“Mercedes was the greatest voice and had the biggest heart for those who suffer. … She sang for her people and her American `continent`, but her universal chant was heard throughout the world. Her voice resonated in the heart like an embrace.”
I don’t recall a second of my life in which Mercedes Sosa was not a superstar.
From an early age, in the late ’60s, I knew that the Argentine with the blackest and straightest of hair and the most enigmatic eyes I had ever seen was some kind of badass singer my parents (and everyone around us) adored. Later on, I became a devotee myself, as soon as I heard her voice for the first time. I don’t remember what song it was; all I remember is that it was a voice that seemed to be simultaneously coming straight from the center of the earth and from beyond the earth. It was an entirely spiritual affair.
And finally, as I’m writing this, it hit me: “La Negra” is gone.
Mercedes Sosa, 74, inarguably the greatest living singer in Latin America, and arguably the greatest ever, died on October 4 in Buenos Aires from complications from kidney disease. She spent most of her last 13 days in a pharmacological coma, until her body gave in. The Argentine government declared three days of mourning, and her body was displayed in the National Congress, where thousands of fans showed up to say goodbye. Her body was cremated on October 5.
Even though Sosa’s fame spread well beyond the confines of the Río de la Plata (her recording career spanned 50 years and dozens of styles, and she could sell out both Carnegie Hall and the Roman Coliseum, as she did in 2002), to everyone she was Mercedes Sosa. For Argentines and Uruguayans, however, she was La Negra, a vocal powerhouse who sang to each one of us and who single-handedly destroyed stylistic differences just by opening her mouth. She wasn’t the first artist to delve into folk and rock (to name two of the many styles she recorded), but none had the reputation and respectability to tell the folkies that rock ’n’ roll was cool, or to tell the rockers that you cannot be a true rockero unless you appreciate the best native folk has to offer. Her first big statements on this were her monumental live recordings at the Buenos Aires Opera in 1982, when she returned from forced exile and called on rockeros and folkloristas to sing with her. Later on, she solidified that dialogue with Alta fidelidad (1997), a classic album written and produced by Charly García, Argentina’s number-one rocker.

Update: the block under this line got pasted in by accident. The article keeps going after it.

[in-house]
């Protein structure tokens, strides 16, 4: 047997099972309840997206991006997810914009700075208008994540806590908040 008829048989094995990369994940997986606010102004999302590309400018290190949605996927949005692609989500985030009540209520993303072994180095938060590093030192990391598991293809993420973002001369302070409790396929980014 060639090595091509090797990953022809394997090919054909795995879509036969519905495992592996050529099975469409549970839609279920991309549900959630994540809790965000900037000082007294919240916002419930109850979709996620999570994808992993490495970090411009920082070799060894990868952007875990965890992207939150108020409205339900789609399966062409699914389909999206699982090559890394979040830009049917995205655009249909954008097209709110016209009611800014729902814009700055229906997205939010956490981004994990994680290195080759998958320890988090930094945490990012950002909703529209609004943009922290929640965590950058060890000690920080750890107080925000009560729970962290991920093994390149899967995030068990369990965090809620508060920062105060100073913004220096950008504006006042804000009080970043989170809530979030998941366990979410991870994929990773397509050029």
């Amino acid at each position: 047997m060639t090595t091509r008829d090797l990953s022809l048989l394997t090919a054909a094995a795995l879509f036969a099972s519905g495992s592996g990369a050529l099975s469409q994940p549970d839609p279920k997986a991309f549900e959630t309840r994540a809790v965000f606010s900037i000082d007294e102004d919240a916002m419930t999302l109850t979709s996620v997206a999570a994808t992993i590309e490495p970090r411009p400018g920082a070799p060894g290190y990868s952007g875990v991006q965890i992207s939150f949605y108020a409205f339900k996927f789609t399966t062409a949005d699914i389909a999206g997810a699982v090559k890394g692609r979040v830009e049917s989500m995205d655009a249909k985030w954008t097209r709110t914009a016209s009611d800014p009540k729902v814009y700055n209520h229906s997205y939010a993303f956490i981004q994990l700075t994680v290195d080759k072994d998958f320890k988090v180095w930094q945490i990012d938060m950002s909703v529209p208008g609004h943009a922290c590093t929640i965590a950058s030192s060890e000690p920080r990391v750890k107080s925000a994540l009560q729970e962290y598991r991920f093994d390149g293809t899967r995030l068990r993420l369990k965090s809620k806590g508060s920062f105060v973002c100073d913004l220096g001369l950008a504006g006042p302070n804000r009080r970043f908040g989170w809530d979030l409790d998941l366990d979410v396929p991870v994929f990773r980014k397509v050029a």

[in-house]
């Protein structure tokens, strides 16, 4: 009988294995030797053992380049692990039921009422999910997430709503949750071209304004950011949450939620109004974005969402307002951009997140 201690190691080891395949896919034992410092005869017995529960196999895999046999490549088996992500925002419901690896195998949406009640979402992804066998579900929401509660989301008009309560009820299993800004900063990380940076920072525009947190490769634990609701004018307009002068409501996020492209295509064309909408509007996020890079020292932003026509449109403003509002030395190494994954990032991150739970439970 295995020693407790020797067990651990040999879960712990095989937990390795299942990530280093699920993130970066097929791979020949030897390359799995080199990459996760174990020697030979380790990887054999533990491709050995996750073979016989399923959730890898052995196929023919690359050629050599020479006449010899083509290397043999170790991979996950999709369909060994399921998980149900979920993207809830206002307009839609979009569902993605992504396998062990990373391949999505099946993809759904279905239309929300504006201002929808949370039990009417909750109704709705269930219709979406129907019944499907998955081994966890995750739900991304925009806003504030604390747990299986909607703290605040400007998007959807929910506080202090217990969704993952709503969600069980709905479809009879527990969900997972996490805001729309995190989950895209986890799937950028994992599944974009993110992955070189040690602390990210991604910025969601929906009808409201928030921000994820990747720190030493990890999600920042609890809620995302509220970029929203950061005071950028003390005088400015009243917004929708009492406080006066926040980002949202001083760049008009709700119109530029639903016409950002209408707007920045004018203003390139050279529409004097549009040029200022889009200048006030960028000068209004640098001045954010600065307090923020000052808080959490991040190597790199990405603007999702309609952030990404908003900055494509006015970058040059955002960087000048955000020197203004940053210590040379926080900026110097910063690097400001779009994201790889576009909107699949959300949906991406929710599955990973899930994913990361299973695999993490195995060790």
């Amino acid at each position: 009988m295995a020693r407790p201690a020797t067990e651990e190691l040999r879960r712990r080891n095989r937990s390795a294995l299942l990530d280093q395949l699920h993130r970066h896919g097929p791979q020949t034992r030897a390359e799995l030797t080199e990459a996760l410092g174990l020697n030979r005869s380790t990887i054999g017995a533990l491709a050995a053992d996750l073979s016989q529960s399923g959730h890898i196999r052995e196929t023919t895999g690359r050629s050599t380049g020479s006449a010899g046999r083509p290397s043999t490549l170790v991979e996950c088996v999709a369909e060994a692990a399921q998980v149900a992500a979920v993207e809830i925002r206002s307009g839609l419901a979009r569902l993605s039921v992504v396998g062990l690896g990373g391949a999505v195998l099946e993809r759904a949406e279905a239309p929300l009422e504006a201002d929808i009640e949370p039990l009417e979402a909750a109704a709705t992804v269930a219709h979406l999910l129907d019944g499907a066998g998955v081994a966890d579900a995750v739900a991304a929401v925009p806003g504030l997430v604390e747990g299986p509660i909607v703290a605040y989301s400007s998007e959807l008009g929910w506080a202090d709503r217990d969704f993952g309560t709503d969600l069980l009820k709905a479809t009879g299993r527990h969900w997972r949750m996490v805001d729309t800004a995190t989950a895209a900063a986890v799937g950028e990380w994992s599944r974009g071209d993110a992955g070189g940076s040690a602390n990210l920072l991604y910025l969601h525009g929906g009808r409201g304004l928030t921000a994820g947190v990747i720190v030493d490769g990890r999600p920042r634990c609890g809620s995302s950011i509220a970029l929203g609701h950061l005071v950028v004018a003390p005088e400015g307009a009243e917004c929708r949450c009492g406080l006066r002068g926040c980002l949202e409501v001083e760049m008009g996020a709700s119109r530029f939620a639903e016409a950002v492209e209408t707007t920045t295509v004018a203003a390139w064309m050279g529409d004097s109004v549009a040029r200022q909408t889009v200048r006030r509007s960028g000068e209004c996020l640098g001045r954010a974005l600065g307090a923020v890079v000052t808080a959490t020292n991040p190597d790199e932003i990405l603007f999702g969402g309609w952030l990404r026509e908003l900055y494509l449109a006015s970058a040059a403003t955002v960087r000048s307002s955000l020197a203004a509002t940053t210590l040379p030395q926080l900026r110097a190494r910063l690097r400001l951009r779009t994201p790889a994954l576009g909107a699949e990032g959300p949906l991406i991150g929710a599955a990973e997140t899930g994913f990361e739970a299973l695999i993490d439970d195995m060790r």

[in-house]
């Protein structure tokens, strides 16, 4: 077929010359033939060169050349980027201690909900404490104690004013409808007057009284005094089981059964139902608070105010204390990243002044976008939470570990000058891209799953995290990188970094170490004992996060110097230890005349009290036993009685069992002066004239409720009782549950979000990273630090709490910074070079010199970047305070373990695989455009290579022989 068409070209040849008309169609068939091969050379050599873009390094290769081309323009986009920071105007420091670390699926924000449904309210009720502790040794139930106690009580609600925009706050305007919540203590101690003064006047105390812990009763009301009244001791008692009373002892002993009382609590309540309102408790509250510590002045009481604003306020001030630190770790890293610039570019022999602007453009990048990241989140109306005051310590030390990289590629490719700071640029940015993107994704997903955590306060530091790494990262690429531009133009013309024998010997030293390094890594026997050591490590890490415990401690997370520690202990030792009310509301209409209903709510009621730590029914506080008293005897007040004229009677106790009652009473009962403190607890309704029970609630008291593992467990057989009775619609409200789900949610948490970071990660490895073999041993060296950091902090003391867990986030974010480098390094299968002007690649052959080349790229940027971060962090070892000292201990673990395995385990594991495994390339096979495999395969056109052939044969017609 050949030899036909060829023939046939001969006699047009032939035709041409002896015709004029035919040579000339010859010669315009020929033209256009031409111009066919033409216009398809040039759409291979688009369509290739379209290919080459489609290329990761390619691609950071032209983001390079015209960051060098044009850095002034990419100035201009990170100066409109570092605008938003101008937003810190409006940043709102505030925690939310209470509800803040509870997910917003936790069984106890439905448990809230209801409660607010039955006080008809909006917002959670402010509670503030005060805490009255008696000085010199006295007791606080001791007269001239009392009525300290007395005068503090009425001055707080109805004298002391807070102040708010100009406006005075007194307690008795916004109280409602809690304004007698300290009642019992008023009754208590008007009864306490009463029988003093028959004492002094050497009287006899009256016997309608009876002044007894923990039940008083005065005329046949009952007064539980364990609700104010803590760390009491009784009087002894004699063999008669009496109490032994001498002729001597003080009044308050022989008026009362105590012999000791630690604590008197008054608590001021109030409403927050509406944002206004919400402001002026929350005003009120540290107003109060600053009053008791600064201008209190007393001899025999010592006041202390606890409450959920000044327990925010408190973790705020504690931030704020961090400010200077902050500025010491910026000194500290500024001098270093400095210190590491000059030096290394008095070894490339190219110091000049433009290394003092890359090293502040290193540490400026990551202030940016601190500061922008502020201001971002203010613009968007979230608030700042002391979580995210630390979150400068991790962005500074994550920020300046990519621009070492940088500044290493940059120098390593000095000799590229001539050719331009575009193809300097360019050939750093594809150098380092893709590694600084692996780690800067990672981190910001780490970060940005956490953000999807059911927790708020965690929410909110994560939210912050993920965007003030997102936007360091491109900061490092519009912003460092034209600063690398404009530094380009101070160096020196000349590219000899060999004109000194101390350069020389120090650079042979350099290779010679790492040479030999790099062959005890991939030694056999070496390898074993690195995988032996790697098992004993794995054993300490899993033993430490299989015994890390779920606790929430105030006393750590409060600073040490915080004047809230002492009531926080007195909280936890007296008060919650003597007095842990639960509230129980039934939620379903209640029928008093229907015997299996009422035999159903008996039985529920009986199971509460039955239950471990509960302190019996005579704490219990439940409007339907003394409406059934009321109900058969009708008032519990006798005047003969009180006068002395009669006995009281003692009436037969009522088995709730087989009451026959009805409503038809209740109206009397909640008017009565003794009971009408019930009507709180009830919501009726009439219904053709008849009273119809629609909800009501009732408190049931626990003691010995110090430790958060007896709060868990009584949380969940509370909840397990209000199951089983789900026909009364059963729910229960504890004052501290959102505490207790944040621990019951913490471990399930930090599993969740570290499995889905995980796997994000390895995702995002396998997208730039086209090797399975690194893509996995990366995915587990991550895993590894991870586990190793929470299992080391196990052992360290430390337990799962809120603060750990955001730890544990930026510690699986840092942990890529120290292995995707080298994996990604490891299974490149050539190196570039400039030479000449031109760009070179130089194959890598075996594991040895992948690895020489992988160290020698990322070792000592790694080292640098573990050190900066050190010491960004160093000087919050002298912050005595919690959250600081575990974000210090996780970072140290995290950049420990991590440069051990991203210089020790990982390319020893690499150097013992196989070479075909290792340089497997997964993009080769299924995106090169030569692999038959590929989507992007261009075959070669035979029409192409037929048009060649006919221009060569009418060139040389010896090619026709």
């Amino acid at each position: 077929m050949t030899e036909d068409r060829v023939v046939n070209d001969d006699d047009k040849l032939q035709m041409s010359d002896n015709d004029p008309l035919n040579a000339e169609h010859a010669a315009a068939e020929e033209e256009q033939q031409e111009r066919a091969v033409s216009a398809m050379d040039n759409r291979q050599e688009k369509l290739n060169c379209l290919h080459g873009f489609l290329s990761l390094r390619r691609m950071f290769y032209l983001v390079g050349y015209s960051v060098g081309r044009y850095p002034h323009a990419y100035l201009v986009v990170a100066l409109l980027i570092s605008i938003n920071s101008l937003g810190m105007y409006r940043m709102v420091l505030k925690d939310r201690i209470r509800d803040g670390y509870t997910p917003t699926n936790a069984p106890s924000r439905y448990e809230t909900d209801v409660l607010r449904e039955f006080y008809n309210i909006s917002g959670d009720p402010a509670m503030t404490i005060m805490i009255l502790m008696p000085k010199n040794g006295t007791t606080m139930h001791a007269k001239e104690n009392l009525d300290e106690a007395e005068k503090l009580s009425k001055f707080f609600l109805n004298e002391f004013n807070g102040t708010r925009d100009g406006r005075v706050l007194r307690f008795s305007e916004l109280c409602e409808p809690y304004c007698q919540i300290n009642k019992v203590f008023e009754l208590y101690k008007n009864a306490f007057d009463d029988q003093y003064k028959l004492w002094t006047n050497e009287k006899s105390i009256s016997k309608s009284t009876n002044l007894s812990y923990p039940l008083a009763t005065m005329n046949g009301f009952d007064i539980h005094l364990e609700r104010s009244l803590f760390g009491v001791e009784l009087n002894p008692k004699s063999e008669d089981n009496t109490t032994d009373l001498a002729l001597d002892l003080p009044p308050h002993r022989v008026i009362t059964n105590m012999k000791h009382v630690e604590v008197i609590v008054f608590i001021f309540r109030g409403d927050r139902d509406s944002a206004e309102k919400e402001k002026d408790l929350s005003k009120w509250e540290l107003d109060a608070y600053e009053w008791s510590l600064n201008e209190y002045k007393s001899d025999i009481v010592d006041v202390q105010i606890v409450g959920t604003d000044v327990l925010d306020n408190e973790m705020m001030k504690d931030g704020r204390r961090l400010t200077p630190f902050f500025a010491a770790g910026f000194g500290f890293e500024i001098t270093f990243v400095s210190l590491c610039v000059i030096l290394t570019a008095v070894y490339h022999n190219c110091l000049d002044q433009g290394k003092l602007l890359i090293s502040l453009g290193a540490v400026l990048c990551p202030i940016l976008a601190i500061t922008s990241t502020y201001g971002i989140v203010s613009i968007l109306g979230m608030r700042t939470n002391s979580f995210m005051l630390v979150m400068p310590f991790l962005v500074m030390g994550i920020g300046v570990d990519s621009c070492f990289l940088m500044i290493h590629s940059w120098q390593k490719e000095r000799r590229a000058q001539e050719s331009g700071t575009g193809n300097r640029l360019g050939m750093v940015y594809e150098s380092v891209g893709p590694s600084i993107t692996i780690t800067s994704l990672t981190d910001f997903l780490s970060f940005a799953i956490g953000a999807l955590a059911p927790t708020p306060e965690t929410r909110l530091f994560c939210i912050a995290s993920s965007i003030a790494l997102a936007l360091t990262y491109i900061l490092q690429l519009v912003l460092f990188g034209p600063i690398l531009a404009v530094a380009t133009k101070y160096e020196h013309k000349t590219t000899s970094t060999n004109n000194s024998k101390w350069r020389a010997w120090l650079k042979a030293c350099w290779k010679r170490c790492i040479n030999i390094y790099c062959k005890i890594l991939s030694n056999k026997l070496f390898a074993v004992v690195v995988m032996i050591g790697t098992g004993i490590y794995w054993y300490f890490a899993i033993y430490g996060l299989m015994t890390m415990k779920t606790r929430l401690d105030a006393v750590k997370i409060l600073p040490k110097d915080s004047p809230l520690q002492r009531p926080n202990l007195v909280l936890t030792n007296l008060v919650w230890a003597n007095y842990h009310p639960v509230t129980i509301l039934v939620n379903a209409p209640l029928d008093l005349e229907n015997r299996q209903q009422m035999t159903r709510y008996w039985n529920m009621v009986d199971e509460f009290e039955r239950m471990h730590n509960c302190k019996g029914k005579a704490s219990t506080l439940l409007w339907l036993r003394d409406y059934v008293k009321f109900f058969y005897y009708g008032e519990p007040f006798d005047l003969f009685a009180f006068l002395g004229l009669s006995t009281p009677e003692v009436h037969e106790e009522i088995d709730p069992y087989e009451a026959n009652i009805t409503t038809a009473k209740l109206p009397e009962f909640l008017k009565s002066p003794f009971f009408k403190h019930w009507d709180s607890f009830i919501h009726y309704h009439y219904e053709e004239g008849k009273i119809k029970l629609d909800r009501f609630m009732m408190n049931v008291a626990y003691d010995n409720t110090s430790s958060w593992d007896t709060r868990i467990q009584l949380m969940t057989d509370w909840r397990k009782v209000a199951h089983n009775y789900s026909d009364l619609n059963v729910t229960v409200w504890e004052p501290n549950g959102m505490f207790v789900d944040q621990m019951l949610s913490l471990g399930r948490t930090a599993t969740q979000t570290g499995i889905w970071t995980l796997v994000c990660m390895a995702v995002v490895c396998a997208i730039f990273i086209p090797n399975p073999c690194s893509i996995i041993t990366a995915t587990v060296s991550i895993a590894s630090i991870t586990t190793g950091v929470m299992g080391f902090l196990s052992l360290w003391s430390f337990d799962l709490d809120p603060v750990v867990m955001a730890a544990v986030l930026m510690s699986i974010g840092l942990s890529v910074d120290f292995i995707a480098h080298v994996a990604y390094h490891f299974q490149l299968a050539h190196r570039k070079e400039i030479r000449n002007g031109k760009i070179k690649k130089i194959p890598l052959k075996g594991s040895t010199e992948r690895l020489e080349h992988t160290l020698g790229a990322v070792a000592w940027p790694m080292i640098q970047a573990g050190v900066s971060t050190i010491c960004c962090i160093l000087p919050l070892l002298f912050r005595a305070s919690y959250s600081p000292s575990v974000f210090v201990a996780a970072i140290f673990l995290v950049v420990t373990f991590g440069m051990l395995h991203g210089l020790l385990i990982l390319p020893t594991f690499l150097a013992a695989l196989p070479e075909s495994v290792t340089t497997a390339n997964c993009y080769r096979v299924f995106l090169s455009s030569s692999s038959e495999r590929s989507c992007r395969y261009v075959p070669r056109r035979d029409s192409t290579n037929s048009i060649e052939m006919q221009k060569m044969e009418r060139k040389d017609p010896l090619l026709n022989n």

As noted in Sosa’s New York Times obituary, Joan Baez (who illustrated the cover of Sosa’s 2005 Latin Grammy-winning Corazón libre) once said that Sosa was “monumental in stature, a brilliant singer with tremendous charisma who is both a voice and a persona. ... I have never seen anything like her. ... As far as performers go, she is simply the best.”
In total, Sosa won three Latin Grammy awards and will probably win at least one of her two new nominations for Cantora, her latest double CD of collaborations (winners will be announced in November). But I’ll always remember her for her incredible voice and for my two encounters with her.
The first took place in LA in the mid-’90s. AIDS-stricken Juan Carlos Nagel, a writer for La Opinión and a friend of Sosa, had helped organize a show for her at UCLA’s Wadsworth Theater. Months before his death, Nagel attended in a wheelchair, and at the end of the show Sosa dedicated the performance to him. As we were leaving the theater, a visibly moved Nagel asked me, “Did she really say that? Did Mercedes Sosa dedicate her show to me? I can die now. … I can die now.” Such was Sosa’s stature, even among friends.
The last time I saw her was in LA in 2000, right after she won her first Latin Grammy for Misa Criolla. Even though I had written the official program book for the event (as I would do with the next two editions), I had mixed feelings about the whole voting process: Many major artists with superb albums were ignored, but some major artists, like Mercedes Sosa, earned deserved recognition. It was the first Latin Grammys, and her classy acceptance speech (and her mere presence) was a much-needed endorsement for an event that began on shaky ground. On a personal level, seeing her with the gramophone in hand made me a believer — yes, perhaps it is possible for the music industry to do both business and art.
As she was walking out, followed by her staff, press, friends, and a handful of fans backstage, I mentioned this to her, and asked her if this honor helped to somehow soothe the pain and persecution she had to endure for some time due to her social conscience and commitment to human-rights movements. She smiled, looked at the gramophone, and replied, “Y tú qué crees?” (“What do you think?”)
“Gracias a la vida, que me ha dado tanto” (Thanks to life, that has given me so much) she sang in the ultimate version of Violeta Parra’s “Gracias a la vida,” her greatest hit. Today, the outpouring of affection and recognition for her remarkable career is nothing but life giving thanks to her. •
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